Except for one thing.
He was back in uniform.
Back from injury, too.
Six weeks after a freak play busted the radius in Habern's right forearm, he returned to the Sooner lineup. Not as a starter. Not as the every-down center. Not where he was before. But close.
Much closer than he was this past month.
“It was good,” he said after the Texas A&M game, “to get back in the flow of things.”
Because try as he might, it was nearly impossible to get in the flow of anything when he was injured. In an instant, Habern went from being at the center of it all to feeling like an outsider on his own team.
How do you continue to lead when you can't play? How do you handle the loss of so many games for which you prepare so long? How do you travel the road back from injury?
“He goes from touching the ball on every play ... to standing on the sideline in a sling,” team chaplain Kent Bowles said. “That's tough.”
At a time when fellow captain Ryan Broyles is just beginning a trip down recovery road, Habern has come to the end of it. Even though team rules normally prohibit injured players from talking to the media, The Oklahoman was granted special access to chronicle Habern's journey.
It was not an easy road.
Tues., Oct. 4: 10 days after the injury
Ben Habern opens one of the frosted-glass double doors and steps into the Sooners' massive training room. Except for a couple of teammates getting morning treatment, most of the crimson-padded tables and the high-tech machines are empty.
So is the exam room where Habern first came after his injury.
He sits on the corner of the oversized exam table, his tree-trunk-like frame making it obvious why the table is bigger than most. With his arm casted from elbow to knuckles, he starts to rewind the play against Missouri that put him here.
It was third down early in the third quarter. Habern snapped the ball to Landry Jones, then raised his arms to block like he's done so many times. But as Habern snapped his arms up, the nose guard chopped at his arm.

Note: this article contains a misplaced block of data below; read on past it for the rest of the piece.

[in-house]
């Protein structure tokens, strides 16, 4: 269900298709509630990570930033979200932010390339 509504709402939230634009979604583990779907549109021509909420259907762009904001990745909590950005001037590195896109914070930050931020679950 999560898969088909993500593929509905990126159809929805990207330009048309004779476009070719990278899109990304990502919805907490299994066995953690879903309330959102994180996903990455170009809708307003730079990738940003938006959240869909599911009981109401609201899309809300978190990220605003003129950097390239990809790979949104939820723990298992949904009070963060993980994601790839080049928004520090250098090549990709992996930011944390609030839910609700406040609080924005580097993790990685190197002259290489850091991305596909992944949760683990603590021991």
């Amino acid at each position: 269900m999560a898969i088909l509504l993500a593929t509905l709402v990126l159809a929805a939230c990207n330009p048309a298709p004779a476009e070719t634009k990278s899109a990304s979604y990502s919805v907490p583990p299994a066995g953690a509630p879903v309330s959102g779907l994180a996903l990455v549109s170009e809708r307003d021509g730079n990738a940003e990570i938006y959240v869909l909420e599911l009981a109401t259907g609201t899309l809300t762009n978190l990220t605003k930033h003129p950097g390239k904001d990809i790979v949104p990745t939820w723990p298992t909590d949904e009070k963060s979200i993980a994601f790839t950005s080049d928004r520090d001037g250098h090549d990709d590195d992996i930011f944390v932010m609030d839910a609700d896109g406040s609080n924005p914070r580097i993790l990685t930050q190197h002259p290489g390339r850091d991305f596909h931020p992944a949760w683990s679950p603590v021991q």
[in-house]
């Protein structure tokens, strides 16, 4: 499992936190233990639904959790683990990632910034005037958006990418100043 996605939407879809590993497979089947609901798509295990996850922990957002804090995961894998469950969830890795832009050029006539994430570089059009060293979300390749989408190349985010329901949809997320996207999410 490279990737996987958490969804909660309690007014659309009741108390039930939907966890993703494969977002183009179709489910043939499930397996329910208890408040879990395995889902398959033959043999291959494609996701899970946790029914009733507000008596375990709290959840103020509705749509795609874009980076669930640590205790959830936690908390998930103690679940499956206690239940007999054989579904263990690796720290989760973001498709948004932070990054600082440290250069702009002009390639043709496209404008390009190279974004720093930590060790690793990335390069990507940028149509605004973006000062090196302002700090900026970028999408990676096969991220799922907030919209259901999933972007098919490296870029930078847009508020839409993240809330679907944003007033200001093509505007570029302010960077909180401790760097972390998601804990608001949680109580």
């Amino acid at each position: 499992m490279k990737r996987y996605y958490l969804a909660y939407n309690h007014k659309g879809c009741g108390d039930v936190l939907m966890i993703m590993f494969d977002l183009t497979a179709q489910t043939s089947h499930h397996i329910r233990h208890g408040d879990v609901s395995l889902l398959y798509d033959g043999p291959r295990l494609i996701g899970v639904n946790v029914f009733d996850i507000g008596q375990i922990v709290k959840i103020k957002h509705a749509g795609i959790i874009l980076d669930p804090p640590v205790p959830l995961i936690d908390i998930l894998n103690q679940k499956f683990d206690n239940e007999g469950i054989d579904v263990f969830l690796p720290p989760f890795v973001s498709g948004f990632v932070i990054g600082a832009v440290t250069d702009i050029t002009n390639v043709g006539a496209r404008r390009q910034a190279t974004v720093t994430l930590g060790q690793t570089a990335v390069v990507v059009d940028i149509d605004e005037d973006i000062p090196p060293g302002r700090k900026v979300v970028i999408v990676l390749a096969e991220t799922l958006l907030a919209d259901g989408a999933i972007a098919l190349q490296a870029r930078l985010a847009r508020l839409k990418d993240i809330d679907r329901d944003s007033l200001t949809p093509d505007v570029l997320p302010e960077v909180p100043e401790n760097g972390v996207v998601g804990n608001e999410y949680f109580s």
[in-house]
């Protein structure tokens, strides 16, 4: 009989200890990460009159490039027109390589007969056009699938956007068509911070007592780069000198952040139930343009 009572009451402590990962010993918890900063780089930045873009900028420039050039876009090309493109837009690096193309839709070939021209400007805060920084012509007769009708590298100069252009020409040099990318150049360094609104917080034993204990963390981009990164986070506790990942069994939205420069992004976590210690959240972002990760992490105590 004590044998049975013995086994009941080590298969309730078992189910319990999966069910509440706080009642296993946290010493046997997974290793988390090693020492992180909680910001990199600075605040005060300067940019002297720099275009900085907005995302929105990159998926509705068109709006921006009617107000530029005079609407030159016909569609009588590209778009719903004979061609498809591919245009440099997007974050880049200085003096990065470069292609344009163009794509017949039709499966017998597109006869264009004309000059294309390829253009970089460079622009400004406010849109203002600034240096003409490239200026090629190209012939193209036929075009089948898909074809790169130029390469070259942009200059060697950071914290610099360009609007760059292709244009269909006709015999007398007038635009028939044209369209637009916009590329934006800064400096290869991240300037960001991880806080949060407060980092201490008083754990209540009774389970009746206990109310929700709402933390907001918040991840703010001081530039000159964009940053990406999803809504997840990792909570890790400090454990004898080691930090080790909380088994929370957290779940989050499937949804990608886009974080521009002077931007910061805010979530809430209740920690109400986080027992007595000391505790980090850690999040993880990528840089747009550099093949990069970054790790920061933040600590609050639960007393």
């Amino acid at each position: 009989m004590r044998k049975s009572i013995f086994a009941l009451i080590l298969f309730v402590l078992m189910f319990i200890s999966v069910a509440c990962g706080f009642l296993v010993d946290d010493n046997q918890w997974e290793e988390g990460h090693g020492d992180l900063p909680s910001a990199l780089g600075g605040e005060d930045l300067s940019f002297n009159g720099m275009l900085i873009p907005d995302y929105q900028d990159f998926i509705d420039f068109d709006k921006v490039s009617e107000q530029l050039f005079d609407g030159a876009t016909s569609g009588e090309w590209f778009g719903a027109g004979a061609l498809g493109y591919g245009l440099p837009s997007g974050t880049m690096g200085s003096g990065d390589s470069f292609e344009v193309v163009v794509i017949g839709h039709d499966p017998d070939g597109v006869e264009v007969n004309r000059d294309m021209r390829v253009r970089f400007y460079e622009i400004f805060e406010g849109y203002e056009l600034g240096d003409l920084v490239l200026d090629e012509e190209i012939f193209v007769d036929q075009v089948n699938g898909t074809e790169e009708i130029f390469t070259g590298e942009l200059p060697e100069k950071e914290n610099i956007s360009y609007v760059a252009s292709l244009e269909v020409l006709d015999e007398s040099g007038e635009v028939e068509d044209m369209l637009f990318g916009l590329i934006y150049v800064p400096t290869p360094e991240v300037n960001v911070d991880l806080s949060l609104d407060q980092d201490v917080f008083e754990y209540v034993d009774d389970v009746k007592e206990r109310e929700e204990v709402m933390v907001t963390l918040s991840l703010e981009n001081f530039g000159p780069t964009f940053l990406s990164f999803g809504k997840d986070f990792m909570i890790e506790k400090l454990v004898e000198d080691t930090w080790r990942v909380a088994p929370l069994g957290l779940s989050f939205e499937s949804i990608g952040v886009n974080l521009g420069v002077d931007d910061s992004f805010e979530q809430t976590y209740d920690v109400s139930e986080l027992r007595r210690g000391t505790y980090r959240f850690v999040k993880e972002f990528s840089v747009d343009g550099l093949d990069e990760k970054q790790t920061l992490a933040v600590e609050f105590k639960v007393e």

When the two connected, Habern's right arm went numb.
“Things go numb a lot during football,” he says, “and they come back.”
But the feeling didn't come back.
Team doctor Brock Schnebel twisted Habern's arm, felt a popping and took him to the team's X-ray room. Still in uniform, Habern knelt at the end of a table, his right arm propped on it as the X-ray machine snapped pictures.
On the way out of the X-ray room, Habern noticed one of the wall-mounted TVs tuned to the game.
His offense was playing without him.
Habern showered, changed into an OU football T-shirt and shorts and returned to the sideline. Some teammates saw the splint on his arm and looked away.
Injuries are kryptonite to athletes.
Less than 12 hours later, Schnebel and team surgeon Don McGinnis cut open Habern's arm, screwed an eight-inch metal plate onto his busted bone and used 20 staples to close the sliced skin.
Habern's parents, Richard and Debi, were in Norman for the game. They stayed for the surgery, took Ben back to his rental house Monday, then drove back to their home in suburban Fort Worth.
“I cried all the way,” Debi Habern said.
She saw the frustration in her youngest child. He'd been through injury before — busted ankles ended his first and second seasons in Norman — but nothing steels you for being sidelined six to eight weeks.
Ben was grouchy, frustrated and not in a very happy place. He had to stay at his rental house all week.
No class. No meetings. No practice.
Normally, every minute of his life is scheduled.
“Then, all of a sudden it turns to lying in a bed ... watching movies and sleeping and hurting,” he says. “It's weird.”
The weirdest — and hardest — times were in the afternoons when Habern knew the rest of the guys were gathering in the locker room, getting ready for meetings and dressed for practice.
“I need to be out there,” Habern would think. “I want to be practicing. I want to be with my team.”
He couldn't be.
That hurt worse than his arm.
Thurs., Oct. 13: 19 days after injury
The top of a scar pokes above the cast on Ben Habern's arm. The plaster is shorter now, and the staples that were once in his arm are gone.
The scar, though, runs the length of his forearm.
“It's like from a horror film or something,” he says.
He does that more now than the week before. That's because he's running again, something he couldn't do right after the surgery because each step jarred his arm. He's going to meetings, telling Ikard, his replacement at center, to watch for the linebacker on the blitz or look for the nose guard's up-and-under move. He's texting teammates and offering words of encouragement.
“The attitude and the mindset start changing a little bit because it's like, ‘This is my third week, and I'm starting to improve,'” Habern says.